Wednesday, August 27, 2008

Infrastructure Investments and the Anti-Ducksqueezers

All the traveling I've done over the past few weeks has me a little late to this party, but The Economist has been hosting a noteworthy debate on its website.

The proposition around which the debate centers is that "we can solve our energy problems with existing technologies today, without the need for breakthrough innovations."

Arguing in favor of the proposition is Joe Romm of the Center for American Progress and arguing against it is Peter Meisen of the Global Energy Network Institute.

I find myself agreeing and disagreeing with both sides, and there are heaps of comments I feel tempted to make, but it's late, and I want to keep this short, so I'll start with one observation and gauge my motivation to make more when I wake up tomorrow.

Central to Romm's argument is the notion that there exists a set of forces that are holding back the deployment of existing technologies that would, in combination, transform our economy to a point at which we would avert climate change catastrophe.

He does identify some forces, and he does offer some seemingly reasonable deployment strategies, and I appreciate that he does those things, but I don't think he addresses one hugely important piece of the solution.

He prescribes what I will go ahead and oversimplify by calling investment in infrastructure, but he doesn't talk about mustering the political and/or cultural will necessary to actually lead governments, businesses, and individuals to make those investments.

He points to a set of solutions that I find reasonable, and he has me convinced that, yeah, if we're somehow able implement every solution in that set and implement to the level recommended, we will transform our world in a hugely positive way and, in the process, quite likely slow global warming to an extent that will keep it under control.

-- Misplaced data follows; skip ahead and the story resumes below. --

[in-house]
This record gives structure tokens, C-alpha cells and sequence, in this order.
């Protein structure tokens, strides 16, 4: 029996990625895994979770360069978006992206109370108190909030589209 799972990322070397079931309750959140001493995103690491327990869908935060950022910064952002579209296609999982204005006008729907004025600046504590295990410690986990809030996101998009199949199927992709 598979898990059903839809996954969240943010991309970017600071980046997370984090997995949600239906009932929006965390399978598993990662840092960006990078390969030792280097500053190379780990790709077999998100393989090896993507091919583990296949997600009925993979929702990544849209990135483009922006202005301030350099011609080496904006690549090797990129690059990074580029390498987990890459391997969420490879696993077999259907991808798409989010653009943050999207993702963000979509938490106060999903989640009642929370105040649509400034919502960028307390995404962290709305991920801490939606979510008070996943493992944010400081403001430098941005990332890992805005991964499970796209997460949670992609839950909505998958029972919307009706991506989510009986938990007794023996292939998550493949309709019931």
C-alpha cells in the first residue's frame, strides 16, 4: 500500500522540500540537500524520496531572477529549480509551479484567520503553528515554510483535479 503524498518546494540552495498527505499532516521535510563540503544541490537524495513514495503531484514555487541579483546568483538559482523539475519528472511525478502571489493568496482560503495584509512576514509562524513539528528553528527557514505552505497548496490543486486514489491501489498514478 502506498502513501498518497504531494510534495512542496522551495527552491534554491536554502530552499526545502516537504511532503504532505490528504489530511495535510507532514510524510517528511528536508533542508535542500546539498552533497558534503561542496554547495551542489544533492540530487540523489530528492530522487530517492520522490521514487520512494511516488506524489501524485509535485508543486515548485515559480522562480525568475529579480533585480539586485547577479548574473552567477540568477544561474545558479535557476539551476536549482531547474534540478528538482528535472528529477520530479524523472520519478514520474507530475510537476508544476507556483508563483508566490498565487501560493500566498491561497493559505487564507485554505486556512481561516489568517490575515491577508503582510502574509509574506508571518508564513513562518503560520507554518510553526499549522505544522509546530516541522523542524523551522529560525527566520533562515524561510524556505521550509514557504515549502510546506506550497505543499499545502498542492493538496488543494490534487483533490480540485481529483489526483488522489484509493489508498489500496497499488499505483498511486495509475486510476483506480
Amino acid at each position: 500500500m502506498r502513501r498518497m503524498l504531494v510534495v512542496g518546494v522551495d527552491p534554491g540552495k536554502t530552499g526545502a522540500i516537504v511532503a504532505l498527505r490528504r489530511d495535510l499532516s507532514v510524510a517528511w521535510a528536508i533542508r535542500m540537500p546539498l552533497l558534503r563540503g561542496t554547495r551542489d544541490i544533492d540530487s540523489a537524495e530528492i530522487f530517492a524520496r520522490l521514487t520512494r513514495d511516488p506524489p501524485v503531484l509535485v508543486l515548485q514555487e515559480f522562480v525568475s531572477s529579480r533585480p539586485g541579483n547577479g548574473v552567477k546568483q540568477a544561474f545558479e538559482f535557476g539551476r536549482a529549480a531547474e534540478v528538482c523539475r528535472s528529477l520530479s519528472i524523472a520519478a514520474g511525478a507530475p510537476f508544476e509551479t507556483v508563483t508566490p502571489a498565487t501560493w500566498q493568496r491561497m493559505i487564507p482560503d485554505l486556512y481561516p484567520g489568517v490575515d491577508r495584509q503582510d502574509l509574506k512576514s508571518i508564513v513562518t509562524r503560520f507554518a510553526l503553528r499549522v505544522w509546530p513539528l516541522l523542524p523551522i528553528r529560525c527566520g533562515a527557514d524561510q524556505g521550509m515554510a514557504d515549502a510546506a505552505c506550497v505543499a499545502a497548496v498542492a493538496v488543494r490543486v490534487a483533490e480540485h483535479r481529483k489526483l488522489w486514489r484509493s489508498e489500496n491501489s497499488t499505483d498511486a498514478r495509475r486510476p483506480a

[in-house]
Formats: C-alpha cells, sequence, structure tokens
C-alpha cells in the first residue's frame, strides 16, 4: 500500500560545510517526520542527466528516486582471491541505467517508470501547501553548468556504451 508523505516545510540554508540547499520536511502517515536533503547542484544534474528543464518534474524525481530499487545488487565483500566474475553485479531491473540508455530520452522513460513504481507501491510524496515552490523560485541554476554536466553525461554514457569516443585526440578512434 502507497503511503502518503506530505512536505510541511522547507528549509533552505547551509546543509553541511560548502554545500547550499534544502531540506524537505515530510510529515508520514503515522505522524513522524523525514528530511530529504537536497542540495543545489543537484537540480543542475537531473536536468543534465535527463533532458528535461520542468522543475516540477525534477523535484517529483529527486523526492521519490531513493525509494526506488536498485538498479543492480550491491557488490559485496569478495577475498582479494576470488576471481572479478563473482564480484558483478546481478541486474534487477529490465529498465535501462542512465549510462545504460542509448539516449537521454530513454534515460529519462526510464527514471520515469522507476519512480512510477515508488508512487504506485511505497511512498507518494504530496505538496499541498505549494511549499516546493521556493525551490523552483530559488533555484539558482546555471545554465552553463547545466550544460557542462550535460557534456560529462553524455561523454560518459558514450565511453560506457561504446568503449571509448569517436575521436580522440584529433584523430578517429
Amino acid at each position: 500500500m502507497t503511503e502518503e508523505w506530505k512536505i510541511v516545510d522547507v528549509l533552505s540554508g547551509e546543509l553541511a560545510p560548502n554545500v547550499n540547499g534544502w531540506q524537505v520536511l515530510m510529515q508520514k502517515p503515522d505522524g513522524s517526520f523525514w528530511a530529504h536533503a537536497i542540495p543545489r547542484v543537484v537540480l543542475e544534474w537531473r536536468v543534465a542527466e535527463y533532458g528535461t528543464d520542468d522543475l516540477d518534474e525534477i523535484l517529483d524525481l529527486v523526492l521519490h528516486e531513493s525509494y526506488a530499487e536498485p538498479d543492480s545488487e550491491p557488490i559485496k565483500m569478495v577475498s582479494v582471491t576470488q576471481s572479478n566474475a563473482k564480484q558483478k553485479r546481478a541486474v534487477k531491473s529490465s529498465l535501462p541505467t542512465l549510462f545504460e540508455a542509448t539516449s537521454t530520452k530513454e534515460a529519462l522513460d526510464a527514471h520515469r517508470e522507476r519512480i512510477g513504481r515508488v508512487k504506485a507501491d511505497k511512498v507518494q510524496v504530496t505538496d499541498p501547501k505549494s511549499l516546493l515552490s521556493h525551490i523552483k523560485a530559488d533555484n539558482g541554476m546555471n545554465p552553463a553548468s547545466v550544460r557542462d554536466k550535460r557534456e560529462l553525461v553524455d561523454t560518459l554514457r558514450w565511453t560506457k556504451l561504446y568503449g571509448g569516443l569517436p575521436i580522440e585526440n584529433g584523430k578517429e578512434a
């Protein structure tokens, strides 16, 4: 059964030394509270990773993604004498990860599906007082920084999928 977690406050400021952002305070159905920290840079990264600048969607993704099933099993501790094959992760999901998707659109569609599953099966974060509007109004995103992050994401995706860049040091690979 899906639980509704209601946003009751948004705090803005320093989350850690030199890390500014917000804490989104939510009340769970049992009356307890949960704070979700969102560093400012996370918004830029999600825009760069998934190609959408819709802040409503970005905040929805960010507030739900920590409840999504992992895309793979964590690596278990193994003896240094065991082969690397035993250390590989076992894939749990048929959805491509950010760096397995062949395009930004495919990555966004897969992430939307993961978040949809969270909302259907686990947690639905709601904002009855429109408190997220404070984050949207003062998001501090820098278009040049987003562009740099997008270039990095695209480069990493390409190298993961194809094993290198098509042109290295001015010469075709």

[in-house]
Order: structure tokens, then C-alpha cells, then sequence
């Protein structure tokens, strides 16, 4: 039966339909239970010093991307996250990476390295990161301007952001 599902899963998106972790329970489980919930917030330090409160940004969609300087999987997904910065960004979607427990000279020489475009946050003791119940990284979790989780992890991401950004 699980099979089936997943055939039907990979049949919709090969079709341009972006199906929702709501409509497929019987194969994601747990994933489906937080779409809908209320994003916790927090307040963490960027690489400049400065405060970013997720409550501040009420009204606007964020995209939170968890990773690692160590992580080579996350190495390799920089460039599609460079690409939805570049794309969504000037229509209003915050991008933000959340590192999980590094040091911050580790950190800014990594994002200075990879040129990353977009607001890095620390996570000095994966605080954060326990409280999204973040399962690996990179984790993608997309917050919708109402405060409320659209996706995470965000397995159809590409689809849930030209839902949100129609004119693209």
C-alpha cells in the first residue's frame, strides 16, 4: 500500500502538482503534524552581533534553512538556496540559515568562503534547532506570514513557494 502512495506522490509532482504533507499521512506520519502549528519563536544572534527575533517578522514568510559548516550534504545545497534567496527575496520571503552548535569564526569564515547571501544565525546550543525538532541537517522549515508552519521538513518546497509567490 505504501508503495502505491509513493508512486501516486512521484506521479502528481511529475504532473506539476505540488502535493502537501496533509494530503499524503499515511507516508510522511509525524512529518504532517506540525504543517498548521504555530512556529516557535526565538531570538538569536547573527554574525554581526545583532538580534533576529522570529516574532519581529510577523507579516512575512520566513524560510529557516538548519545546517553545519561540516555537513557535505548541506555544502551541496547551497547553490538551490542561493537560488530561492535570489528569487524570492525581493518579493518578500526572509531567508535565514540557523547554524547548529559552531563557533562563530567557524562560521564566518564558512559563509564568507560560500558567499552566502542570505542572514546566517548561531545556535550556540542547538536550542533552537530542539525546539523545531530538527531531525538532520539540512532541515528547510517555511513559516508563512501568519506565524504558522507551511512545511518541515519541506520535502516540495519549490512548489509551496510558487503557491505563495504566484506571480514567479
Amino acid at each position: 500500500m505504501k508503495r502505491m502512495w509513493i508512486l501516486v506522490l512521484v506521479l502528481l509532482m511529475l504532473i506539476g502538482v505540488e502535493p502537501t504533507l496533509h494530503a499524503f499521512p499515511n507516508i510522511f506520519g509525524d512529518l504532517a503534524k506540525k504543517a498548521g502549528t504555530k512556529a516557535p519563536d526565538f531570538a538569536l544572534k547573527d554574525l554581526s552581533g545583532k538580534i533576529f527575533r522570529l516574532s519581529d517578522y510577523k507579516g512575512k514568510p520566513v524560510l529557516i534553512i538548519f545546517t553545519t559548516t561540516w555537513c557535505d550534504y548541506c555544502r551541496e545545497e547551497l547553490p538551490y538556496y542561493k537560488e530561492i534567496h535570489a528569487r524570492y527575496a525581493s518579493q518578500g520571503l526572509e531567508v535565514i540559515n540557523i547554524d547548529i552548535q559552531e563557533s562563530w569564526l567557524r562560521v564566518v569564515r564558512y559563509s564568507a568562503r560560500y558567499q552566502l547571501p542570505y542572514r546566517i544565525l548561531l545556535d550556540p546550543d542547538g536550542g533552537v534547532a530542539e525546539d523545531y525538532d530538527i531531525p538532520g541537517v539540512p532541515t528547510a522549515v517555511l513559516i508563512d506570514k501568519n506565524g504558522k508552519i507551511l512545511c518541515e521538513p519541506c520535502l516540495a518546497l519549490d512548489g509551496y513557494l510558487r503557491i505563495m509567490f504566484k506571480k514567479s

But I don't think it matters that I find the solutions reasonable or that I'm convinced.

What's important, I think, and what I think Romm (and everyone working on solving these huge problems) ought to start considering in a much more serious way, is how to convince the short-term-focused, ducksqueezer-skeptical* general public (a group that includes most legislators, corporate leaders, Wall St. investors, Fox News addicts, and minivan suburbanites, among others) that huge climate-focused infrastructure investment is in everyone's best interests.

We need people to agree that we ought to listen to Joe Romm and the people to whom Joe Romm is listening, and I don't think we're there yet. I think it's possible, but I think we need to start communicating more effectively. Simply. Elegantly. Inclusively.

Maybe this echoes back to previous thoughts about enlightenment, strategic persuasion, and the need to battle short term greed's manipulative creativity with equally compelling stories.

Hmmm.

Any ideas?

Fire Al Gore as the climate change spokesman and hire Arnold Schwarzenegger?

*Note: In case anyone's confused, a ducksqueezer is a righteously energetic environmentalist. I read it first in a Neal Stephenson novel called Zodiac, and, while I admit that I've cooked this up on my own and not derived it from any reliable source, I think it refers to people that pick up oil-coated waterfowl and wring them out before releasing them to fly away clean and happy.

0 comments: